The coach of the gold medal-winning United States women's gymnastics team at the London Olympics in 2012 is under criminal investigation following accusations that came to light during the sexual assault case against disgraced sports doctor Larry Nassar.
Former USA Gymnastic doctor, Larry Nassar has on Monday been sentenced to a third prison term of 40 to 125 years behind bars for molesting young athletes at an elite MI training centre. This was the third sentence Nassar received after sexual abuse allegations from young female athletes.
Sen. Ernst said the time has come to "put an end to this type of outrageous abuse" adding that lawmakers now have an opportunity to "stand up for athletes" to "finally say enough is enough". "The reprehensible actions of this so-called doctor have been exposed, yet there are still so many questions that remain".
Victims and their advocates have criticized the U.S. Olympic Committee (USOC) and USAG for not acting on the complaints against Nassar, including a 2015 investigation.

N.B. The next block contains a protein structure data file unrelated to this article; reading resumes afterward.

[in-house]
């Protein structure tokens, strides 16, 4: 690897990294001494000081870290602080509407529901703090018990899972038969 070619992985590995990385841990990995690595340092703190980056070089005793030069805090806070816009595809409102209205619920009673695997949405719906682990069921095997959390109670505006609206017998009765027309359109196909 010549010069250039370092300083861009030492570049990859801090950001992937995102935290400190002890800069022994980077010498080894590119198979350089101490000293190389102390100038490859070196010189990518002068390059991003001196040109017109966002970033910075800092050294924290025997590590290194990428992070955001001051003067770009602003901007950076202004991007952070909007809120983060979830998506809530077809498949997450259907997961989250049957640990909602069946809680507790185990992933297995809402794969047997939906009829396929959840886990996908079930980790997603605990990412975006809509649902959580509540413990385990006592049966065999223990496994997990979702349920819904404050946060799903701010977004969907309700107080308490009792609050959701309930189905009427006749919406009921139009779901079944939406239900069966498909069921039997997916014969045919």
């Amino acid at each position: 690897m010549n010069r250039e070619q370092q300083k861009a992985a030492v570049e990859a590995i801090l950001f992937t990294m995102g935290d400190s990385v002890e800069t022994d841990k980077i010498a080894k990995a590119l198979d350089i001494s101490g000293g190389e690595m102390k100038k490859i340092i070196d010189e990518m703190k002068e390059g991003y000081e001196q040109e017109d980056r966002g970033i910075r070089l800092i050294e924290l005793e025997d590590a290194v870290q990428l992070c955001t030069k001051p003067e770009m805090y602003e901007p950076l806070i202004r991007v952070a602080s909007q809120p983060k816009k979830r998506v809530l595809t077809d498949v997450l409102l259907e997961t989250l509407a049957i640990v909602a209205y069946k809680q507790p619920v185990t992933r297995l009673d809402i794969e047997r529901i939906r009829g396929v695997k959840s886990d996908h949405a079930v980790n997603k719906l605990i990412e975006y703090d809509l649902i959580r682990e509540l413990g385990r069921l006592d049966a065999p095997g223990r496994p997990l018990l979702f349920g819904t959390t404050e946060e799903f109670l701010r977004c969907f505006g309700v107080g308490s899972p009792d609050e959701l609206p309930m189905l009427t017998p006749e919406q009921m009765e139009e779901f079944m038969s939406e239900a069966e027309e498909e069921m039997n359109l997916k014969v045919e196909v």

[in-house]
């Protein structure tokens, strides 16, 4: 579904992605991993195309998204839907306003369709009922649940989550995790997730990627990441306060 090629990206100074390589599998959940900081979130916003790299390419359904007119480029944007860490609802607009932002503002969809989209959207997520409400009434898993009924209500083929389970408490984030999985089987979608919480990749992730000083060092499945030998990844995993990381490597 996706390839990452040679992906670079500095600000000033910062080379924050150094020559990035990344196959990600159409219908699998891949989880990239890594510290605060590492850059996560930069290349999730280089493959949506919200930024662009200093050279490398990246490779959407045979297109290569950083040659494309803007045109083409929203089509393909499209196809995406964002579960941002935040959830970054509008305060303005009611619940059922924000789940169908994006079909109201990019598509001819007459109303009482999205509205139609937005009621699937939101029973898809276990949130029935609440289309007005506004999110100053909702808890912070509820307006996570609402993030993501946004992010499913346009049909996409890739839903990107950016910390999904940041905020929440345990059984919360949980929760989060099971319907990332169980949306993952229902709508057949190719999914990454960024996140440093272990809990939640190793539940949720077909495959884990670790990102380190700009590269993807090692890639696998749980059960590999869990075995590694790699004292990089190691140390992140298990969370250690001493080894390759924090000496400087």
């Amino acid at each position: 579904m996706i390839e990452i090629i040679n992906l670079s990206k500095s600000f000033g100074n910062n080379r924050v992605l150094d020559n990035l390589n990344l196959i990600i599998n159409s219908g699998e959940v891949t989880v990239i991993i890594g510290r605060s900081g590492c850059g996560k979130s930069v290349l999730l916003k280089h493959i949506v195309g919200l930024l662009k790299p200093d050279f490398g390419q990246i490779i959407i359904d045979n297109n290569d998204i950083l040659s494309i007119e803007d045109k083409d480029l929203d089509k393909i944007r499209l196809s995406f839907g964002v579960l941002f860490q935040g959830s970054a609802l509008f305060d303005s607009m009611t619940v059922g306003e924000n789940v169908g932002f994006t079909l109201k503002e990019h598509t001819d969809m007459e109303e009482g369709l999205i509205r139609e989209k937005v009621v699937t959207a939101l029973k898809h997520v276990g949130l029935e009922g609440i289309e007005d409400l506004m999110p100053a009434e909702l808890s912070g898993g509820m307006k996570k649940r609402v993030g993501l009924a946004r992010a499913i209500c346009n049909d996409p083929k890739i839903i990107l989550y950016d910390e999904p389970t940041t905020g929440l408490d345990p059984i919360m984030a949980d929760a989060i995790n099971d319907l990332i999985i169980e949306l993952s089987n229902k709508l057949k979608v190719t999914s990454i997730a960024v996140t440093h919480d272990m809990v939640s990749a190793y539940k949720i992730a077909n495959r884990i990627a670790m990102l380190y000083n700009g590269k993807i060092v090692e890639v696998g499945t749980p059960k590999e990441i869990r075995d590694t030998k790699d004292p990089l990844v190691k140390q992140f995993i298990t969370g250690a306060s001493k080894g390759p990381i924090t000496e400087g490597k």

"I am aware of the President's request and we are in the initial planning stages to meet the President's direction", General Joe Dunford, chairman of the Joint Chiefs of Staff, told reporters during a visit to the Thai capital Bangkok. "That's what is supposed to happen".
This comes in the form of a resolution to establish a special committee in the Senate to investigate the U.S. Olympic Committee and USA Gymnastics. It also will present solutions to ensure transparency in these organizations and protections for child athletes. The special committee, once established, would be expected to produce a report by the end of the next session of Congress. Dianne Feinstein (D-Calif.) requiring child abuse and sexual misconduct in sports organizations to be reported within 24 hours passed the Senate on January 30.